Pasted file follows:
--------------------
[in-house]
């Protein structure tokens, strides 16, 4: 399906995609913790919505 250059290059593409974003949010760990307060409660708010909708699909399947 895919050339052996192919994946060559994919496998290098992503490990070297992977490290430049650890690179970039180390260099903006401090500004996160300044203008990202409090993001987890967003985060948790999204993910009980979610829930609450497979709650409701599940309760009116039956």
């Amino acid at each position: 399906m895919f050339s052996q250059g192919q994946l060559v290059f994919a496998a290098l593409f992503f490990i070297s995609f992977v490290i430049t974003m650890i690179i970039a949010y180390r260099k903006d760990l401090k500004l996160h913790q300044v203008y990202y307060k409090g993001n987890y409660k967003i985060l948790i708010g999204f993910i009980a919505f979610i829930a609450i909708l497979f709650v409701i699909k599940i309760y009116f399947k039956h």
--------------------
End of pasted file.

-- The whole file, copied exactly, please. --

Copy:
[in-house]
């Protein structure tokens, strides 16, 4: 399906995609913790919505 250059290059593409974003949010760990307060409660708010909708699909399947 895919050339052996192919994946060559994919496998290098992503490990070297992977490290430049650890690179970039180390260099903006401090500004996160300044203008990202409090993001987890967003985060948790999204993910009980979610829930609450497979709650409701599940309760009116039956």
């Amino acid at each position: 399906m895919f050339s052996q250059g192919q994946l060559v290059f994919a496998a290098l593409f992503f490990i070297s995609f992977v490290i430049t974003m650890i690179i970039a949010y180390r260099k903006d760990l401090k500004l996160h913790q300044v203008y990202y307060k409090g993001n987890y409660k967003i985060l948790i708010g999204f993910i009980a919505f979610i829930a609450i909708l497979f709650v409701i699909k599940i309760y009116f399947k039956h």